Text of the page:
Book to Know: 'Bringing Nature Home'

Celebrate the beauty of character this Earth Day by bringing it to the house. A 2012 publication, Bringing Nature Home: Floral Arrangements Inspired by Nature, by Ngoc Minh Ngo (Rizzoli New York), provides page after page of inspiration on how to do so. The arrangements she photographed “strive to capture the organic gestures of blossoms and plants.” A number of the more fascinating photos of Ngoc are those of cut branches. While flower arrangements often steal the show, cut branches have a simple, elegant look which has a lot of modern allure. If you’re blessed with an abundant garden, all you will need is a sharp pair of shears and a hardy vase to get an artful botanical centerpiece. Otherwise, a good garden or flower shop can urge hot cut branches of the season.

The best way to keep cut branches fresh:
Make a 1- to 2-inch slit at the bottom of each branch and then smash the ends to keep the resin from sealing the plant off from water.Place the branches in a tub of lukewarm water for several hours. This will help acclimatize the plant into its environment.Keep them in a cool area away from bright light to avoid withering.Change the water every day.

Rizzoli New York

Arrange flowering branches within an awkward space. The sweetly flowering branches of the plum and cherry flowers are among the simplest cut branches to operate with. “The yummy plum blossomsbrightly colored in white, rose, or deep crimson, are a treasured subject of Asian paintings,” writes Ngoc. Snip several sprigs randomly varying lengths, and you have an attractive arrangement that is certain to liven up a room. The branches of those trees beg to get a larger arrangement which may fill an awkwardly vacant distance.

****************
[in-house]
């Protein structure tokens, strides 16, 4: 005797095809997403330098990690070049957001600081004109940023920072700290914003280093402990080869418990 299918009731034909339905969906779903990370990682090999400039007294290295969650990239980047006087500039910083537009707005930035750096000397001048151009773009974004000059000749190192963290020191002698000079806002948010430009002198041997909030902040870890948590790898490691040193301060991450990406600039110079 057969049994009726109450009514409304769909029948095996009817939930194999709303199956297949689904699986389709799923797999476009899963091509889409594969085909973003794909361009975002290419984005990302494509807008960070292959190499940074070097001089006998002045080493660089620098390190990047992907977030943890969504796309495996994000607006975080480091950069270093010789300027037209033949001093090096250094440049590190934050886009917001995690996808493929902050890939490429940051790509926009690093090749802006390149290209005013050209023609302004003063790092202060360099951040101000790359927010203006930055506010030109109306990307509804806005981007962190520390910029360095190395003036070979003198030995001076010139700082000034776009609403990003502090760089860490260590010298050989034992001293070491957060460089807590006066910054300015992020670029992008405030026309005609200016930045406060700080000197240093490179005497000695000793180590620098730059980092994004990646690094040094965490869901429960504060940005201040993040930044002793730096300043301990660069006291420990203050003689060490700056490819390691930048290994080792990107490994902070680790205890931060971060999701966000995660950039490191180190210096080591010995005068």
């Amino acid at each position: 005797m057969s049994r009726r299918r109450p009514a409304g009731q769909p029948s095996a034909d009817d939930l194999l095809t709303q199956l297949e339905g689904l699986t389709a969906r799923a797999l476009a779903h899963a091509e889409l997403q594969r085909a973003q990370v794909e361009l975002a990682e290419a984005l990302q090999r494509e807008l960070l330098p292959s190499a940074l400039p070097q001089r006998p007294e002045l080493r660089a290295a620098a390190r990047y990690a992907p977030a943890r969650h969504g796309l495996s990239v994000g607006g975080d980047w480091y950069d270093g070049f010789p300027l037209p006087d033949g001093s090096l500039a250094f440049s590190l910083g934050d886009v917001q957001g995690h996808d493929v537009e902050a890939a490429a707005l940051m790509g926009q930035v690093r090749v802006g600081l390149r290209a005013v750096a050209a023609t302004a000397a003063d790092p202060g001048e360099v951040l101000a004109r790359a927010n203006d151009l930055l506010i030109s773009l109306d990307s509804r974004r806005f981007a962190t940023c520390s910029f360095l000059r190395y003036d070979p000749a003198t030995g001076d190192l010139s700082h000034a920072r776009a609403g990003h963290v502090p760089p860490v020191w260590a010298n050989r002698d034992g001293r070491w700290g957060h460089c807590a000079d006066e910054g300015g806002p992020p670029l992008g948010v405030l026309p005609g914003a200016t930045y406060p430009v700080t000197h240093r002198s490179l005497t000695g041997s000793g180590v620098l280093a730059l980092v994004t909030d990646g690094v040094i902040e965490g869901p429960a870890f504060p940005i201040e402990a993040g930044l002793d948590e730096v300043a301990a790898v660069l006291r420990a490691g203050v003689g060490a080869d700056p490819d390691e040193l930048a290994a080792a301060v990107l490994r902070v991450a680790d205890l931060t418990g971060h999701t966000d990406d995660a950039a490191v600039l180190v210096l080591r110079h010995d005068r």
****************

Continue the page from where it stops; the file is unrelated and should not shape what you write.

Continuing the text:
Hint: Because these branches practically burst with flowers, exhibit them in a simple vase. Stark vases in white, black or grey, or ones with an earthy wabi-sabi end are greatest.

Rizzoli New York

Make a sculptural arrangement. Fruit may have a sensual appeal considerably more subtle and powerful than that of flowers. Just look at a few of our most enduring myths: Eve succumbed to the apple, and Persephone into pomegranates. A vase of tapered fruit branches may give that touch of color and life a minimalist space requirements. In this case, fig branches include an earthiness into the primitive fireplace mantel ensemble. Note how the form of the branch arrangement complements the adjacent art piece.

Hint: For tall arrangements, select a vase that is half as tall as your branches.

Rizzoli New York

Mix florals with the bounty of fruit. For an extravagant screen, pair a bright, leafy plant like the kumquat with fairly accents in basic colours. Here, kumquats are “combined with paper whites, dark berries of mature English ivy, and lacy ferns to make a beautiful and fragrant bouquet.” There is another reason to bring kumquats into your house — they’re a sign of good fortune in Chinese culture and are often given as gifts during the lunar new year to bestow blessings for the next year.

Hint: Let nature be the centerpiece. Cut branch arrangements may steal the show, so be tactical in setting them. For best effect, pair them with nonbusy art that complements rather than competes with them.

Rizzoli New York

Select branches which have unexpected curves and forks. Ngoc says, “Look at a plant closely and it will show its secrets.” Plants include organic charm to ordered rooms, so take it easy on the pruning and then keep them wild. This Italian prune plum arrangement is a case in point: Its unruly twists and turns amplify the intimate ambiance of this room.

Hint: Fat, Exotic vases balance big, lush arrangements and keep them steady.

Rizzoli New York

Bringing Nature Home: Floral Arrangements Inspired by Nature

Bringing Nature Home: Floral Arrangements Inspired by Nature, by Ngoc Minh Ngo, $45

Ingredients of some Beautifully Wild Bouquet

Fresh-Cut Flowers for Each Room

Bring the Outside in With House Plants

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